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Um. I, in middle age have a waist circumfrence of 27", up from 24" for my 20s and 30s. Im also 4'11" and weigh around 100 lbs, which is 10 lbs more than 20 years ago.

My friend is 6'1" and weighs about 180lbs. Shes built like the female version of a linebacker. She has a waist circumfrence of about 37". She also lifts weights competitively, exercises and is generally in way better physical shape than I am. But according to this "she is at higher risk".

No. Theres such a thing as different body shapes. For me a waist of 35" would be obese. But for a naturally very tall and stocky woman 35" waist might be completely normal.

BMI doesnt work for very small or very muscular people. And saying broad statements like "size x waist is bad" completely negates the wide variety in healthy female body sizes. For someone whos constantly talking about how women need to stop hating on their bodies just because they are female, you done goofed here.

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May 30, 2023Liked by Dr. Jen Gunter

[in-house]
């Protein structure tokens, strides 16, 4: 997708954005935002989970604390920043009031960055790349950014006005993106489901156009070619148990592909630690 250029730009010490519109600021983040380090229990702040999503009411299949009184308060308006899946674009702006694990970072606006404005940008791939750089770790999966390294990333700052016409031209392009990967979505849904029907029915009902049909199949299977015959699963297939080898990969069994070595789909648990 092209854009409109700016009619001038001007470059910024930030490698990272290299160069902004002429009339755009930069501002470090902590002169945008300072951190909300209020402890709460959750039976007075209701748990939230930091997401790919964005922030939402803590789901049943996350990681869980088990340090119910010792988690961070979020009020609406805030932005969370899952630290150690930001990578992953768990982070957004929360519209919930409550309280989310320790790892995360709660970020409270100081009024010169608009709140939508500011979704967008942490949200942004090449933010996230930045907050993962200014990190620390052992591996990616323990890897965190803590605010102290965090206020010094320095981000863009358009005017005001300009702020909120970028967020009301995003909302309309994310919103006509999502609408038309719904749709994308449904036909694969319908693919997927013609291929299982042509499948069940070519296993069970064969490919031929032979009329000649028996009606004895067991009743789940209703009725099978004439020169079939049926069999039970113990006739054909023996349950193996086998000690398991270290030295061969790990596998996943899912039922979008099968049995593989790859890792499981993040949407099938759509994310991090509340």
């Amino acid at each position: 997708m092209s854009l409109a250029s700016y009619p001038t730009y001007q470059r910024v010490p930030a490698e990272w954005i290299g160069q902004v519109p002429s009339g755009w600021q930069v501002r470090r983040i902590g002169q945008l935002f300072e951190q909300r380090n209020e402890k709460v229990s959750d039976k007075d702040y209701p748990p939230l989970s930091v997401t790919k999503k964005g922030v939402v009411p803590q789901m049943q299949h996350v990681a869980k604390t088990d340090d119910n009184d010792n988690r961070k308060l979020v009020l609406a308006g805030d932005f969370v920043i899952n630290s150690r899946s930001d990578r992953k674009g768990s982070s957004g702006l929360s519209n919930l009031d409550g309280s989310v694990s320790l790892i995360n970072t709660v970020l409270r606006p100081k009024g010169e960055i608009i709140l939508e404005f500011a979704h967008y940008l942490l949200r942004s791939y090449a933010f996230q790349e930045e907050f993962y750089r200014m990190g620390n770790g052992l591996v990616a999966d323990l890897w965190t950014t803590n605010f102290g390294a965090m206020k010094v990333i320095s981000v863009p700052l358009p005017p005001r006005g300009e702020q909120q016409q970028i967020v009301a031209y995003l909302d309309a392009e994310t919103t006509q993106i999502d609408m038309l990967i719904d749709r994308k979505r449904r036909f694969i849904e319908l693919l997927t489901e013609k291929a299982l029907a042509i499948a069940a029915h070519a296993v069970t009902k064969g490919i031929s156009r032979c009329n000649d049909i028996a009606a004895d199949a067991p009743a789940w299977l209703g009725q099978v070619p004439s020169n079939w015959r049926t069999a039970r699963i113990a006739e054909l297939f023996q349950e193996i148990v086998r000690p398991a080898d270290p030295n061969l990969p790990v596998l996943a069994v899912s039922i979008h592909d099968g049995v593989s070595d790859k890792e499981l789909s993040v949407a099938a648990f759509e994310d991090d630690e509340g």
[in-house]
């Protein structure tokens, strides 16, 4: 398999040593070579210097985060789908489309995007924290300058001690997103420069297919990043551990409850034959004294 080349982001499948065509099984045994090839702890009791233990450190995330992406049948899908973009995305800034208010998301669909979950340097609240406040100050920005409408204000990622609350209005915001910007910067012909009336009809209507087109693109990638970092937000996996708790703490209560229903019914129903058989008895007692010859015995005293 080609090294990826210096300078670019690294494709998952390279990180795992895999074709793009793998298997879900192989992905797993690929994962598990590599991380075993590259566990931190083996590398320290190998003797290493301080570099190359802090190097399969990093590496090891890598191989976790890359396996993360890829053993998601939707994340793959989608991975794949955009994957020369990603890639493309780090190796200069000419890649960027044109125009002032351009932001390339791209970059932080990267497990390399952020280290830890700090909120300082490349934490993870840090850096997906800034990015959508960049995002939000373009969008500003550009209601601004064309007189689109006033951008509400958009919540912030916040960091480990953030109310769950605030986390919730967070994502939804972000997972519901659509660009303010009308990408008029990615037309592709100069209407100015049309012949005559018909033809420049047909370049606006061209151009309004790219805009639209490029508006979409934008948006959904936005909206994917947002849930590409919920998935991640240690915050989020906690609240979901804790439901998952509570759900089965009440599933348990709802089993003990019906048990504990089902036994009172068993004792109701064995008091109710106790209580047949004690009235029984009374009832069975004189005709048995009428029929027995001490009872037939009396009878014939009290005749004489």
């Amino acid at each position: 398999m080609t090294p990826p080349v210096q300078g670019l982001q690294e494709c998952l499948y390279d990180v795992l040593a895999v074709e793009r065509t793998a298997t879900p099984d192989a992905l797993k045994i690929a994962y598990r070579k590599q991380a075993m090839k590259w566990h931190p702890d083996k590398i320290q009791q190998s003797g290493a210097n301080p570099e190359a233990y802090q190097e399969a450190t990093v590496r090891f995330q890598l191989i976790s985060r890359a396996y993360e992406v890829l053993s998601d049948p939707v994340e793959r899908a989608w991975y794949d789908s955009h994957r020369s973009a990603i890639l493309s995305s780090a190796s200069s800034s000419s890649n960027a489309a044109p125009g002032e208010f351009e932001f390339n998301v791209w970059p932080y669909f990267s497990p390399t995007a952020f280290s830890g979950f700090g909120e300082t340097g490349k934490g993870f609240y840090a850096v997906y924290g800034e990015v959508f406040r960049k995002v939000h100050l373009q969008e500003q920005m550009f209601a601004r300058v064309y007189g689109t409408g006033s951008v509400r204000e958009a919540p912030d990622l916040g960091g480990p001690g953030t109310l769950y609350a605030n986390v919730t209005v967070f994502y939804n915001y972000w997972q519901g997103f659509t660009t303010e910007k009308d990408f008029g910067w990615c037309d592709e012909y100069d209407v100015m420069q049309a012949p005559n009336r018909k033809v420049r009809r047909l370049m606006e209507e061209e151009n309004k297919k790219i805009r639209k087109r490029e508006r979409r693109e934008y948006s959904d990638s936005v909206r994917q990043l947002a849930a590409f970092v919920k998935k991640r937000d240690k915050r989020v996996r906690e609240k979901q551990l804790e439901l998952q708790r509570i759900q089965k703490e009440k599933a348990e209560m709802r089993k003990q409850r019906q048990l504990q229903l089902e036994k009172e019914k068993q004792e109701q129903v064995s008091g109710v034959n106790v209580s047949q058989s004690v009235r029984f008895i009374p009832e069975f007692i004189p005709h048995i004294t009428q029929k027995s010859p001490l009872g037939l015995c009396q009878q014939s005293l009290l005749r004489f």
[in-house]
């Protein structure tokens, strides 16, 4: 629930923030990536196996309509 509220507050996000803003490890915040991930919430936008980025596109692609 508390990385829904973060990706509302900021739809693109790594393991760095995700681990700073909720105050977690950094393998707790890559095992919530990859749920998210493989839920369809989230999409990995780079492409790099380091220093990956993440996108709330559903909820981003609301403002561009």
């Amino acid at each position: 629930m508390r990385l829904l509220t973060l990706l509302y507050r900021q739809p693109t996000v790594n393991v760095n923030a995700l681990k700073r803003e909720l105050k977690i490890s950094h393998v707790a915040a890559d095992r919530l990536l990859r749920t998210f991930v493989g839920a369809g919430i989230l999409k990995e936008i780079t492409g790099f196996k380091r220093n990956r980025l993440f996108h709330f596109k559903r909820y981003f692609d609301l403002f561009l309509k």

I appreciate you Dr. Jen for your no nonsense style of disseminating information to women! Thank you for stating the obvious with regard to menopause and weight gain. You have inspired me to tackle this problem in my life. Here goes with great love and compassion for what lies ahead.

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May 29, 2023Liked by Dr. Jen Gunter

I fell for all the Winona buzz words. I signed up and was on their “bioidentical” hormones for 4 months. But because menopause was in my algorithm I found you. I called my PCP asked her about hormone therapy and she referred me to a fabulous doctor. She put me on weekly estrogen patch and progesterone tablets every 3 months for 2 weeks. I’ve added more strength training into my routine along with my usual long distance running. My weight has never been a problem it’s where it’s settled, gut, that I’m trying to accept. Thank you for all your practical information. Love your books

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Jul 18, 2023Liked by Dr. Jen Gunter